## Doctoral Dissertations

#### Title

Processing of thermotropic liquid crystalline polymers and their blends

January 1992

#### Keywords

Engineering, Chemical

Ph.D.

#### Abstract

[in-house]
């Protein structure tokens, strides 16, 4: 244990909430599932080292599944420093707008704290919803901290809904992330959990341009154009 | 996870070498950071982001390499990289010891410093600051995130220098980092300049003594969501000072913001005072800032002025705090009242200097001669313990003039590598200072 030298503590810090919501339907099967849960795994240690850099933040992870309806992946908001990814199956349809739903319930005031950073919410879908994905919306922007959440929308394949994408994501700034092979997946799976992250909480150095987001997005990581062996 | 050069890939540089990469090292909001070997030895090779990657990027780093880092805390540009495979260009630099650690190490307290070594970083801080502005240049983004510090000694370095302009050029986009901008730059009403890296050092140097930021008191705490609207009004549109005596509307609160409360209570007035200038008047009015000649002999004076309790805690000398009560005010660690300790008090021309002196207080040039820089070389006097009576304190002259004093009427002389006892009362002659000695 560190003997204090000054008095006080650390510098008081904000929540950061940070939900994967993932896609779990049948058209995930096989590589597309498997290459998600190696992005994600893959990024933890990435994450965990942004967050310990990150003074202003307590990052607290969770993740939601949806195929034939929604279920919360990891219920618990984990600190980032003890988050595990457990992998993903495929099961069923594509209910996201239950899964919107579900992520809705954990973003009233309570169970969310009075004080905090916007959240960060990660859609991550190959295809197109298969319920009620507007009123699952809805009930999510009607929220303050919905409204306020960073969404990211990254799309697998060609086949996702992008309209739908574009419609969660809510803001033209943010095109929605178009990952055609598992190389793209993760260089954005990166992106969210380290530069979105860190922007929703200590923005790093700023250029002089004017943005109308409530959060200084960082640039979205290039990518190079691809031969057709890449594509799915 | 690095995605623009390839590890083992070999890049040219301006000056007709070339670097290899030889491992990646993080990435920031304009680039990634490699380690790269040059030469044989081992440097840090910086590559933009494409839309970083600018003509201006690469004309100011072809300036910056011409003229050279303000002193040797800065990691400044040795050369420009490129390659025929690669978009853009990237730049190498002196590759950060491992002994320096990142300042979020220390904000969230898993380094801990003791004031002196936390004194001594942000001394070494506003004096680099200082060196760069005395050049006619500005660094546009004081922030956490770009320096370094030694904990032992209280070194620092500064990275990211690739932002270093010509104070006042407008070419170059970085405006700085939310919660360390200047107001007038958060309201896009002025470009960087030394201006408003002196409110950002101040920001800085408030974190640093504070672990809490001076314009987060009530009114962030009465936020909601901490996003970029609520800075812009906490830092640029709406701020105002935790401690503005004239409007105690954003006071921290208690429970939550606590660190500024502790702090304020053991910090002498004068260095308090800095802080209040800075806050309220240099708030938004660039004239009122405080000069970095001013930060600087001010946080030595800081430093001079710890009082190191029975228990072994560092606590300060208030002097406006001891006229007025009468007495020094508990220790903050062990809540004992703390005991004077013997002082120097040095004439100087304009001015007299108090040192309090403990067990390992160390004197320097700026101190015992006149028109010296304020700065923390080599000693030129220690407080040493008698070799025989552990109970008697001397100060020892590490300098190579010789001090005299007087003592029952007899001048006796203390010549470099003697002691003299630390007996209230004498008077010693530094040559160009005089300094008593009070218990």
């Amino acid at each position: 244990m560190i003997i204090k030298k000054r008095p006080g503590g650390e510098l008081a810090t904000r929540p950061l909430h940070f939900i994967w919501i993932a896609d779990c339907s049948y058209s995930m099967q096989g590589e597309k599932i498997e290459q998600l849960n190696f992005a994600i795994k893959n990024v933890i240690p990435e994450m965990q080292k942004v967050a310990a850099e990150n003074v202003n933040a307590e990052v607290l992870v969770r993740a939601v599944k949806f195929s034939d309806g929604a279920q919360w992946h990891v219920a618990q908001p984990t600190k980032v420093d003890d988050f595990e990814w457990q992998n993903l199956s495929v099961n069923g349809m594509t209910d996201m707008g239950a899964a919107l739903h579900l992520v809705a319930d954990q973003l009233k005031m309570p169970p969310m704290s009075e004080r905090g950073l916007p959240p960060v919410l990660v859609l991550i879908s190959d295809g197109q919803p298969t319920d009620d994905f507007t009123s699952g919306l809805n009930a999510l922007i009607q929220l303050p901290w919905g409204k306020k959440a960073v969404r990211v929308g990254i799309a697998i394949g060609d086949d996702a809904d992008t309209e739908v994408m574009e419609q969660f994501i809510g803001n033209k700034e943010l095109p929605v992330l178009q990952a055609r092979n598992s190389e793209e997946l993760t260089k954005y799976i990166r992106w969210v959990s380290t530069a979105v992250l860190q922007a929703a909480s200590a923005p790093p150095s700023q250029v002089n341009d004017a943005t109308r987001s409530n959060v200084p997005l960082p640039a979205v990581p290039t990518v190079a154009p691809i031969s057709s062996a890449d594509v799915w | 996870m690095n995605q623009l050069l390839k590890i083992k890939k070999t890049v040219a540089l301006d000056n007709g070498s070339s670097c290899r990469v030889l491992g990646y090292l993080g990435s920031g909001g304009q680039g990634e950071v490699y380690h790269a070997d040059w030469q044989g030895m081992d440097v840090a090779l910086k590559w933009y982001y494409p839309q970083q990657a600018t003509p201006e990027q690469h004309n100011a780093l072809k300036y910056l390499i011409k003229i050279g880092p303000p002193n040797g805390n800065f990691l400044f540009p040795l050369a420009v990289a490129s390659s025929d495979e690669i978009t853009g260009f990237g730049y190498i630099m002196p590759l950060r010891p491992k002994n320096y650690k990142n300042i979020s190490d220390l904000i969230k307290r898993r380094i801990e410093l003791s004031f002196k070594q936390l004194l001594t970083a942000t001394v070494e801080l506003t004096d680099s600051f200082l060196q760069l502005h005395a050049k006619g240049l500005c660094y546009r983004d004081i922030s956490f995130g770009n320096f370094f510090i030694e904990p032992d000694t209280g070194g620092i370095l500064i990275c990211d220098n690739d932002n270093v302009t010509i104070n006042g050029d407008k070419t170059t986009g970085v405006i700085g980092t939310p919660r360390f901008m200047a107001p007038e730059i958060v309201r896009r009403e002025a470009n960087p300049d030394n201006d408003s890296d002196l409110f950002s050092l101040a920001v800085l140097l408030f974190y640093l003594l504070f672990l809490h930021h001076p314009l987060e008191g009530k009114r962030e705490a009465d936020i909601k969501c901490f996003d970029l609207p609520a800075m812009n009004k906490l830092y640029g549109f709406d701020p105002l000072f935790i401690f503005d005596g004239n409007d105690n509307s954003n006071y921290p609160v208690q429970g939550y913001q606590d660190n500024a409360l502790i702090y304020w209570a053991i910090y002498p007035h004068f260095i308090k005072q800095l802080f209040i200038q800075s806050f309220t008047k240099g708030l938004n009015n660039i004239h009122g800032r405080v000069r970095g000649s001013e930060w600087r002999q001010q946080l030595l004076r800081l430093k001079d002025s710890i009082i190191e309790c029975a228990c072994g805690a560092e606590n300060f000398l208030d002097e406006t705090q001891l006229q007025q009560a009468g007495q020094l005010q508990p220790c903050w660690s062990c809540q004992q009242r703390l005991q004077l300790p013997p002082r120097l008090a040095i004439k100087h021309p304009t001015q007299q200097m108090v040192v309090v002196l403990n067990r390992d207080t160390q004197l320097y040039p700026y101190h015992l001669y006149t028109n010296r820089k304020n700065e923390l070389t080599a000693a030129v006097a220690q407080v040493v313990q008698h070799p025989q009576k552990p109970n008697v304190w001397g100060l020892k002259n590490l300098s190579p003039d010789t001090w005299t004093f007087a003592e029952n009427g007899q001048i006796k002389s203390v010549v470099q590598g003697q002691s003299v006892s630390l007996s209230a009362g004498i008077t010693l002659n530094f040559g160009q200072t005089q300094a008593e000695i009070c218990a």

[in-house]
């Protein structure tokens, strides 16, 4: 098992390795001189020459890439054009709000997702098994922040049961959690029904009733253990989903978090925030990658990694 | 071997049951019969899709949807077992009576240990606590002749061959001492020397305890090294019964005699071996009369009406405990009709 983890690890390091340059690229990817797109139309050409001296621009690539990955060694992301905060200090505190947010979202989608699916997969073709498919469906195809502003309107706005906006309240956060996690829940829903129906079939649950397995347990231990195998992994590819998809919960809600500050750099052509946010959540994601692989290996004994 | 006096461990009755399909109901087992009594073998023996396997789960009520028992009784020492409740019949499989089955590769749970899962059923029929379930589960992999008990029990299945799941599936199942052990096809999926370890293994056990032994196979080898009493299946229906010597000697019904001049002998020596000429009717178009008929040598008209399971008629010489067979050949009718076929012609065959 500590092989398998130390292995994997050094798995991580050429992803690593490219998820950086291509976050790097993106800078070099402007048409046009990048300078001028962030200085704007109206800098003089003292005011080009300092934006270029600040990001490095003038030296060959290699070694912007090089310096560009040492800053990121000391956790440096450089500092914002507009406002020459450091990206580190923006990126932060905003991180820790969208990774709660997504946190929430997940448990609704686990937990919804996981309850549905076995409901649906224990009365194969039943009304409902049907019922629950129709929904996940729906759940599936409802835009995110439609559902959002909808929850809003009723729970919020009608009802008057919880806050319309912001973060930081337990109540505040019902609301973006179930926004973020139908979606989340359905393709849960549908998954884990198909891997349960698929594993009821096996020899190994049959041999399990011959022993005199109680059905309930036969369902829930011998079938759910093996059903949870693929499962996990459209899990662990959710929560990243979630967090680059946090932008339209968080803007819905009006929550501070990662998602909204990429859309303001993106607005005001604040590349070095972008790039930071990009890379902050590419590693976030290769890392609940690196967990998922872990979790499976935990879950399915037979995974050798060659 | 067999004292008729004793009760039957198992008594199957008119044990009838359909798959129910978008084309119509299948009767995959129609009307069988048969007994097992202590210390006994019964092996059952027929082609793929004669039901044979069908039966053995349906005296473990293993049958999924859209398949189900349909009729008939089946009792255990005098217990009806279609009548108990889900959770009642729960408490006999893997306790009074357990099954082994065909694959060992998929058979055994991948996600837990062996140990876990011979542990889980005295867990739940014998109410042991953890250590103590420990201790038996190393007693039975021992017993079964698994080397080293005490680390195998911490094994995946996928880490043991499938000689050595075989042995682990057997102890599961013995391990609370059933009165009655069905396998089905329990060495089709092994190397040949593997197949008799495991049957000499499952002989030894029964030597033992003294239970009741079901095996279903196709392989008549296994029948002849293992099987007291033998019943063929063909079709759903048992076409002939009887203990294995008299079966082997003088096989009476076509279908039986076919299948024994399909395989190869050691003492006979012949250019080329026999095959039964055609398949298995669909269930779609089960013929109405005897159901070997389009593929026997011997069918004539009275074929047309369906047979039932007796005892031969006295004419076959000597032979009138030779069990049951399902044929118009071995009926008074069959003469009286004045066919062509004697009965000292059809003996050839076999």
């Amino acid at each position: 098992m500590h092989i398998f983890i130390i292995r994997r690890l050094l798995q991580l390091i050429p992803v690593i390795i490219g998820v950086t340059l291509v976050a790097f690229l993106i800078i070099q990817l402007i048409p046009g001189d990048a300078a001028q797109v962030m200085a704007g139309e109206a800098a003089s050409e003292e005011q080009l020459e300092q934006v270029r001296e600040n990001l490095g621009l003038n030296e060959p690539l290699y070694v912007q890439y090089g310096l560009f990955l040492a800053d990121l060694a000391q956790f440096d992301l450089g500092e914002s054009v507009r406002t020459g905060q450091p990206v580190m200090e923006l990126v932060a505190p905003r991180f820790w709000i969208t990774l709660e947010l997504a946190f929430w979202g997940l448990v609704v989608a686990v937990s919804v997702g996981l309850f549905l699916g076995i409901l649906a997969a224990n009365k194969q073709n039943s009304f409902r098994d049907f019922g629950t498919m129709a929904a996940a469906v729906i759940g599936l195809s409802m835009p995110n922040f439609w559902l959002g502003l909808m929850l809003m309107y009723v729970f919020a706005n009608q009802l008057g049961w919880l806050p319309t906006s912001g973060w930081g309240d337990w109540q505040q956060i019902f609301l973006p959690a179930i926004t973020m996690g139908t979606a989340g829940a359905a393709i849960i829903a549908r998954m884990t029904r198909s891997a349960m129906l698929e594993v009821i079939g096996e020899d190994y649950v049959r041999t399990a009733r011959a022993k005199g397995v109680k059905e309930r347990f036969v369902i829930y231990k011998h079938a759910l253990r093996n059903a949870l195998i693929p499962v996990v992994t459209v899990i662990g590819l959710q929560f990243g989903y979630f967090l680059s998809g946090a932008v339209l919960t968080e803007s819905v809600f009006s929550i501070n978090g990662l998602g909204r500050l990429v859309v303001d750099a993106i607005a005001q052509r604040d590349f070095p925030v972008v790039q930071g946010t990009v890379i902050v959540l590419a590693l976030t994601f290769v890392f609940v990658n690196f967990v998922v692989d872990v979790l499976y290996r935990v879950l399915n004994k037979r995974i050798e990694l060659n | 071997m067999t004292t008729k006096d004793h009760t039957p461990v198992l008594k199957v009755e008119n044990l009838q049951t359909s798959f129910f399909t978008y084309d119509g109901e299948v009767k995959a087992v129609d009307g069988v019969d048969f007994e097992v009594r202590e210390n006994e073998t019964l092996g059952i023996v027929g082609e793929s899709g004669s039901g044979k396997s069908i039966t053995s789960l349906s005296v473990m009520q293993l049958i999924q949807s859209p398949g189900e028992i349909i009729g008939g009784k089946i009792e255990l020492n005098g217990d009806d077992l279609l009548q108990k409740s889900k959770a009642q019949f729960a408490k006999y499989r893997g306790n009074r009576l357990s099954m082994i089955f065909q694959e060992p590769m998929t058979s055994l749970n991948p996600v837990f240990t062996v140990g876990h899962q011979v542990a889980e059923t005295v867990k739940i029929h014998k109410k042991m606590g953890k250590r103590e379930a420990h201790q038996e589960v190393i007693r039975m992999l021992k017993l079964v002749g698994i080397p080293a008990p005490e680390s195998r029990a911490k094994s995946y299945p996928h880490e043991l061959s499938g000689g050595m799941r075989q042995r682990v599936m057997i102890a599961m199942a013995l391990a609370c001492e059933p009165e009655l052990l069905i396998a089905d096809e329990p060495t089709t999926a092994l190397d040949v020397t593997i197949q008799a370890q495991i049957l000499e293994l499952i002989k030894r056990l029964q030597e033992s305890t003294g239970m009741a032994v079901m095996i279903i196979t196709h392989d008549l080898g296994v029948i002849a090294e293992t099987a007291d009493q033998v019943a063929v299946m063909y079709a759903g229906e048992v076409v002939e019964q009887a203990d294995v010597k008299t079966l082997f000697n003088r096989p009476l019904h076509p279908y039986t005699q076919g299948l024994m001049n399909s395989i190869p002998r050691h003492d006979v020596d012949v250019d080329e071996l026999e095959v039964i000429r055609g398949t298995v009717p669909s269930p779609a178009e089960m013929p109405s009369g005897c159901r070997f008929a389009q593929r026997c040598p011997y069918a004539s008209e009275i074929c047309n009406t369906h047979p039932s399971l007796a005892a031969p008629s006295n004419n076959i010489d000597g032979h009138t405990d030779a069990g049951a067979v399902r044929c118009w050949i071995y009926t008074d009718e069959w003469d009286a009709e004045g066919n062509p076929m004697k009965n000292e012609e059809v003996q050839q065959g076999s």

The objectives of the research included a study of melt spinning characterizations of thermotropic liquid crystalline polymers (TLCPs) and an examination of the feasibility of introducing a second TLCP as a 'coupling agent' to improve the adhesion between components in normally incompatible TLCP/thermoplastic blends. The effect of processing conditions during isothermal melt spinning of two TLCPs, a wholly aromatic copolyester KU-9211 (also named K161) and an aliphatic containing TLCP, PET/PHB60, on fiber properties were conducted. Among the processing variables studied, the draw ratio was the primary factor in determining both the fiber modulus and the molecular orientation. A composite model based on a rigid-rod rotation mechanism and the deformation of nematic domains in an elongational flow field was used to model the experimental results and was compared with other theories available in the literature. Conformance of experimental data to the composite model was obtained by using a single temperature dependent parameter n, suggesting that the rigid-rod rotation mechanism could be used to predict the orientation development of TLCPs.^ With regard to the second objective, thermotropic LCP/LCP fiber blends containing K161 and PET/PHB60 as the constituents were prepared by a combination of melt-blending and hot-drawing. Morphological evidence showed that the dispersed phase consisted primarily of highly oriented, 0.5 to 2 $\mu$m diameter rigid-rods of aromatic fibers imbedded in a matrix of predominantly aliphatic TLCP fibrils with diameters in the range of 20 to 50 nm. An interphase of approximately 50 nm strongly bonded the two phases together. It was found that the processing conditions employed for melt blending had caused PET/PHB60 to undergo chain scission, thereby creating chemical interactions between the two TLCP components during the melt blending process. Preliminary studies on ternary systems confirmed the concept of using a second TLCP phase, PET/PHB60, to improve the adhesion of binary K161/PET blends. It was also found that the adhesion between the reinforcing K161 and the matrix PET phases depended on both the absolute content of the coupling PET/PHB60 phase introduced and the relative composition of the two thermotropic LCPs. ^

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